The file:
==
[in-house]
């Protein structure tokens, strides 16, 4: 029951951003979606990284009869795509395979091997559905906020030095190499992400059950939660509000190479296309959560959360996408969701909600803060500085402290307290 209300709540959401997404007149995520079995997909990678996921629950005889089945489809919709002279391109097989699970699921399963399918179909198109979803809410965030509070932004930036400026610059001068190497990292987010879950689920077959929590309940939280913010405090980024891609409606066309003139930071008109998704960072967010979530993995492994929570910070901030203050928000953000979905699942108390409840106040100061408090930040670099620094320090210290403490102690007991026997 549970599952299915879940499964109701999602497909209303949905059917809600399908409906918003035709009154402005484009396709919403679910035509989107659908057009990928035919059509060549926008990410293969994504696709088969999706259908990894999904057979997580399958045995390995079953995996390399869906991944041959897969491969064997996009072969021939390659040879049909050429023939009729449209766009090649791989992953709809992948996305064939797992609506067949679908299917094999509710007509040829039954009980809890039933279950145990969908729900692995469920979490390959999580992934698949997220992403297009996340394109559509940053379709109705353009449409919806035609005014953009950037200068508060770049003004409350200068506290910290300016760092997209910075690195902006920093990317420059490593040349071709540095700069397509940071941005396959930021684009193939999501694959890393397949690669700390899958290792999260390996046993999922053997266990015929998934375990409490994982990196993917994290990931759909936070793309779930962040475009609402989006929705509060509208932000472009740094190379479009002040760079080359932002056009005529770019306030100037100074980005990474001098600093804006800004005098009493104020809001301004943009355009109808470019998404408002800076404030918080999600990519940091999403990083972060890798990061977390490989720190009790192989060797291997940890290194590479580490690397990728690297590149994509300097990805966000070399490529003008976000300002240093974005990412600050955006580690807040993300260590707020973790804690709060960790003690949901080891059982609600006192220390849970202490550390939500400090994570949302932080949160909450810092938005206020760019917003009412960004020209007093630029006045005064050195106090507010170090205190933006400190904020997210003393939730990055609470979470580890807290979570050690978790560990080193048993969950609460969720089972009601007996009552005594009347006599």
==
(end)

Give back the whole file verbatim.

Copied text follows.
[in-house]
């Protein structure tokens, strides 16, 4: 029951951003979606990284009869795509395979091997559905906020030095190499992400059950939660509000190479296309959560959360996408969701909600803060500085402290307290 209300709540959401997404007149995520079995997909990678996921629950005889089945489809919709002279391109097989699970699921399963399918179909198109979803809410965030509070932004930036400026610059001068190497990292987010879950689920077959929590309940939280913010405090980024891609409606066309003139930071008109998704960072967010979530993995492994929570910070901030203050928000953000979905699942108390409840106040100061408090930040670099620094320090210290403490102690007991026997 549970599952299915879940499964109701999602497909209303949905059917809600399908409906918003035709009154402005484009396709919403679910035509989107659908057009990928035919059509060549926008990410293969994504696709088969999706259908990894999904057979997580399958045995390995079953995996390399869906991944041959897969491969064997996009072969021939390659040879049909050429023939009729449209766009090649791989992953709809992948996305064939797992609506067949679908299917094999509710007509040829039954009980809890039933279950145990969908729900692995469920979490390959999580992934698949997220992403297009996340394109559509940053379709109705353009449409919806035609005014953009950037200068508060770049003004409350200068506290910290300016760092997209910075690195902006920093990317420059490593040349071709540095700069397509940071941005396959930021684009193939999501694959890393397949690669700390899958290792999260390996046993999922053997266990015929998934375990409490994982990196993917994290990931759909936070793309779930962040475009609402989006929705509060509208932000472009740094190379479009002040760079080359932002056009005529770019306030100037100074980005990474001098600093804006800004005098009493104020809001301004943009355009109808470019998404408002800076404030918080999600990519940091999403990083972060890798990061977390490989720190009790192989060797291997940890290194590479580490690397990728690297590149994509300097990805966000070399490529003008976000300002240093974005990412600050955006580690807040993300260590707020973790804690709060960790003690949901080891059982609600006192220390849970202490550390939500400090994570949302932080949160909450810092938005206020760019917003009412960004020209007093630029006045005064050195106090507010170090205190933006400190904020997210003393939730990055609470979470580890807290979570050690978790560990080193048993969950609460969720089972009601007996009552005594009347006599």